Pakistan, which is claiming it has no legal arrangement with India for handing over terror suspects following the Mumbai attacks, is forgetting one of its own Acts which provides for transfer of such people to a country with which it has not signed an extradition treaty.
The Extradition Act, 1972 of Pakistan clearly specifies that Islamabad can hand over anyone accused of terrorism or any other criminal act in a foreign country to that government even if there is no Extradition Treaty.
The Act underlines that a suspect, sought for any offence by a country with which Pakistan has no extradition treaty, should be "surrendered" irrespective of whether a court in Pakistan has jurisdiction to try that offence.
"Where the Federal government considers it expedient that the persons who, being accused or convicted of offences at places within, or within the jurisdiction of, a foreign state, are or are suspected to be in Pakistan should be returned to the State (country), notwithstanding that there is no extradition treaty with that State," says Section 49(1) of the Act.
The law, enacted on September 24, 1972, says that under the Act the suspects can be handed over to a country with which there is no extradition treaty exactly like it is done in the case of a country with which Pakistan has such inked such an accord.
The Act makes it clear that "every fugitive offender shall be liable to be apprehended and surrendered in the manner provided in this Act, whether the offence in respect of which his surrender is sought was committed before or after the commencement of this Act and whether or not a court in Pakistan has jurisdiction to try that offence."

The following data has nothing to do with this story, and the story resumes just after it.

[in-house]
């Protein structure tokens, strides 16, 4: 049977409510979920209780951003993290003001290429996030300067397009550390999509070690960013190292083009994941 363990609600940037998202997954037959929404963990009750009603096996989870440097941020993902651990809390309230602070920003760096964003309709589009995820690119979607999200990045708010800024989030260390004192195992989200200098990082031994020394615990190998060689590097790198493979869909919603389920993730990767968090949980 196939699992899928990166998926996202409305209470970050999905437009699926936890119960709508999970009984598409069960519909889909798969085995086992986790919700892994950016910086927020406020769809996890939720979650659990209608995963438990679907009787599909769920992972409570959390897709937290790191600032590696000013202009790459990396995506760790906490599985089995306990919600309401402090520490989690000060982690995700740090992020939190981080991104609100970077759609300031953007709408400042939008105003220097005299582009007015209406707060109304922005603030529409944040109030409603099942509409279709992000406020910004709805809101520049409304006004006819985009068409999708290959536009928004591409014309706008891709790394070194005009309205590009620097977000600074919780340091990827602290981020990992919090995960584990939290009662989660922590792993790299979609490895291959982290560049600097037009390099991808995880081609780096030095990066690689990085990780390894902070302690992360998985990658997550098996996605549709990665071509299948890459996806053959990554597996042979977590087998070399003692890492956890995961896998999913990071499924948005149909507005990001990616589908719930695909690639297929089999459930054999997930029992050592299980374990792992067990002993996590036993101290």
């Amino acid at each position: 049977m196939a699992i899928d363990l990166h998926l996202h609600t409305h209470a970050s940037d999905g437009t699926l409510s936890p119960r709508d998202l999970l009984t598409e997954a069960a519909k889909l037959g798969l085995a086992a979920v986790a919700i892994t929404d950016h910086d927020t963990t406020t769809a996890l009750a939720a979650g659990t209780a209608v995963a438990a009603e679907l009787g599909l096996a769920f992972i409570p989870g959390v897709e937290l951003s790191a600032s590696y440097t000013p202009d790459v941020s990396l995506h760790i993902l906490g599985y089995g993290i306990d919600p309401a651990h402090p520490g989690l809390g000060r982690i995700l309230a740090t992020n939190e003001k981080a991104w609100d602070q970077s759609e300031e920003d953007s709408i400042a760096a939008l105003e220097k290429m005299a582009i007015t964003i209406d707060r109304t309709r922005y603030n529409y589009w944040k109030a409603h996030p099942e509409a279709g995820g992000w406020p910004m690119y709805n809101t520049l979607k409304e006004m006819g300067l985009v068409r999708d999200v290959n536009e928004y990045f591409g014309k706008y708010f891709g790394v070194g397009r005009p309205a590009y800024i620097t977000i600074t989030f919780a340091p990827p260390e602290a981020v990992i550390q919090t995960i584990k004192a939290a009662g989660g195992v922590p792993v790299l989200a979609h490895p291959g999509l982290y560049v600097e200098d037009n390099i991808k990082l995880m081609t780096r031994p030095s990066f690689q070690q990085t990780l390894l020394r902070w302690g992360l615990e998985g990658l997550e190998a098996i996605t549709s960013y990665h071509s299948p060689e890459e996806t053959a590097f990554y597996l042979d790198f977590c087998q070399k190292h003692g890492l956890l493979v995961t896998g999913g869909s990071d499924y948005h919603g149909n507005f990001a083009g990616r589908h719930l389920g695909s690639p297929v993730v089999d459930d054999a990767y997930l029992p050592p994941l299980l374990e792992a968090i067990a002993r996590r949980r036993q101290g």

India has been pressing Pakistan to hand over about 40 fugitives of Indian law, including Jaish-e-Mohammad chief Masood Azhar and Lashkar-e-Taiba chief Hafiz Saeed, who are wanted in serious crimes of terrorism here.
Pakistan, however, has been claiming that since it has no extradition treaty with India, it would not be able to hand over any of the Pakistani nationals.
Commenting on the Extradition Act of Pakistan, official sources in New Delhi wondered why Islamabad is claiming it cannot hand over anybody if such a law exists in that country.
"This raises questions over Pakistan's sincerity," the sources said, adding the world should take note of it.
The Act says that a requisition for the "surrender of a fugitive offender" shall be made to Federal government of Pakistan by a diplomatic representative in Pakistan of a country asking for the surrender, or by the government of a country asking for the surrender through the diplomatic representative of Pakistan in that country.
The requisition can also be made in any other manner "as may have been settled by arrangement between the Federal government (of Pakistan) and the government of the State asking for the surrender," the Pakistani Act says.
The sources pointed out that India has already made requisitions to Pakistan government in the format prescribed in that country's law but still it is not acting. "This, in fact, amounts to violation by the Pakistan government of its own law," they said.